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'Metro Terrorist' Killing Raises Questions

A memorial left at the Park Kultury metro station after the 2010 bombing.

The National Anti-Terrorism Committee said Wednesday that special forces in Dagestan had killed an armed insurgent who organized dual terrorist attacks in the Moscow metro that killed 40 people and left more than 80 injured in 2010.

But regional experts and security analysts doubted that the slain man was behind the deadly metro bombings, saying law enforcement officers habitually use extrajudicial killings as a means of exerting control over the restive North Caucasus.

“The FSB has successfully tracked down and brought to justice all those responsible for the terrorist attacks. Today, the last of them got what was coming to him,” the committee, controlled by the Federal Security Service, said in a statement.

Local media reported that Gusen Magomedov, 35, was shot dead at roughly 2:30 a.m. in a wooded area near the village of Kadyrkent after putting up armed resistance.

Law enforcement officers had been searching for him since March 29, 2010, when two female suicide bombers detonated homemade explosives in the Park Kultury and Lubyanka metro stations during morning rush hour.

The FSB believes that Magomedov was the only organizer of the bombings to have evaded capture and that he accompanied one of the suicide bombers to the Park Kultury station on the day of the attacks. Other men suspected of facilitating the bombings were killed in 2010 and 2011.

Late Wednesday, a lawyer for victims of the attacks told Russian News Service radio that he would request that property Magomedov owned be confiscated and used to compensate his clients.

Commenting on the operation in which Magomedov was killed, Andrei Soldatov, an intelligence analyst who heads the think tank, said it was impossible to check whether the 35-year-old had played any part in the metro blasts.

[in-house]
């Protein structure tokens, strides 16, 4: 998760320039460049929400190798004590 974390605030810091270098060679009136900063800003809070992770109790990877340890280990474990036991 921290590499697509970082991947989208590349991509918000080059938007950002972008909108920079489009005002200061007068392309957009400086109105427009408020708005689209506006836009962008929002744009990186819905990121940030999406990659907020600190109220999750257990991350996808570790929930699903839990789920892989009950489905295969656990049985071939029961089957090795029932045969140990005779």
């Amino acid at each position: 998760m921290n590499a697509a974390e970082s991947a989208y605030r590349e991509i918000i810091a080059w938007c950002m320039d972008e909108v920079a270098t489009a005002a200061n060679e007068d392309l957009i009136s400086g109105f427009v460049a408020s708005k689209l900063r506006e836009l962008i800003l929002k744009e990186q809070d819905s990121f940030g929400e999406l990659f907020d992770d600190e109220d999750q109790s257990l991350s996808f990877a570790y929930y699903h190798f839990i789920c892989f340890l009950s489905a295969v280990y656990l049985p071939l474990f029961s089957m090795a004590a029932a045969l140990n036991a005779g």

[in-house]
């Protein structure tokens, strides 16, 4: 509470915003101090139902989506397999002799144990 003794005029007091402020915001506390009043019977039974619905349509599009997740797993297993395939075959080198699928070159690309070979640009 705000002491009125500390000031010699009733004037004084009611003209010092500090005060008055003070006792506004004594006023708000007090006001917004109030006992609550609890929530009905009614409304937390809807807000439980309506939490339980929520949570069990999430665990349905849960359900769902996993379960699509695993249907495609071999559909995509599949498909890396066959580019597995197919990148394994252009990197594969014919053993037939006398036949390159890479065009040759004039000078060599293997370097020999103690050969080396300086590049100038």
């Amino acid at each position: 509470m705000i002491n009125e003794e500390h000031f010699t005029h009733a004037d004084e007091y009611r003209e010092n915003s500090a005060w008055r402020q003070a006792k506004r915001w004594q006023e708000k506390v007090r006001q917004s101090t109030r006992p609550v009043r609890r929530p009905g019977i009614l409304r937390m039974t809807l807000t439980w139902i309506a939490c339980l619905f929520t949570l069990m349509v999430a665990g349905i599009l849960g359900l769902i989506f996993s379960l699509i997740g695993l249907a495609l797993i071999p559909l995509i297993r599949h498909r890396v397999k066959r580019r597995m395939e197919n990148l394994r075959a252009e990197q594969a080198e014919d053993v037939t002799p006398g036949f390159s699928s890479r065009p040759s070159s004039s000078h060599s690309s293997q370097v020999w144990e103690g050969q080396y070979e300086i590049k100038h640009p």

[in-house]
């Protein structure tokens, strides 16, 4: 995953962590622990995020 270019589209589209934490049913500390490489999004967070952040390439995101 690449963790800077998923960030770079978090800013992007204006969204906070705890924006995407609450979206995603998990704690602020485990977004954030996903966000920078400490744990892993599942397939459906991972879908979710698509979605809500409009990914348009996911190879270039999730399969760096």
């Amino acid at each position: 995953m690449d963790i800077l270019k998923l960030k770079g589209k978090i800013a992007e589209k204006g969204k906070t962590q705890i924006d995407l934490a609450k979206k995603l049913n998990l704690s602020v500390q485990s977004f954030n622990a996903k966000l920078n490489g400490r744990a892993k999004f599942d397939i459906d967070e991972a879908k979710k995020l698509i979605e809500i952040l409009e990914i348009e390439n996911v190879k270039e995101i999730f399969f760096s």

“We shouldn’t believe a word the FSB says, given the specifics of the fight against terrorism in the region. It seems to me that special forces deliberately kill certain targets since they can’t prove their guilt in court,” Soldatov said.

Magomedov’s death comes a week after special forces in the nearby Kabardino-Balkaria republic killed a suspected insurgent accused of murdering a local TV anchor. Police said at the time that the suspect couldn’t be taken alive and that he had attempted to fire on special forces officers.

Maxim Agarkov, a researcher with the SK-Strategia think tank, agreed that Magomedov was hardly the organizer of the deadly attacks in Moscow, saying that “at the most he carried out orders.”

Both experts said the practice of extrajudicial killings was unlikely to bring down the republic’s militant Islamist insurgency, which is fueled by high unemployment and deep-seated corruption.

Regional authorities have said law enforcement officers killed 391 insurgents in Dagestan last year, while 211 officers and 78 civilians died in terrorist-related incidents over the same period.

Dagestan is frequently ranked among the most dangerous places in Europe, and unemployment there is twice as high as in the rest of Russia.

“The situation in Dagestan remains tense because the root causes of the violence haven’t been addressed. No one is working to create jobs,” Agarkov said, adding that federal subsidies to the republic are channeled through the hands of a narrow circle of crooked officials.

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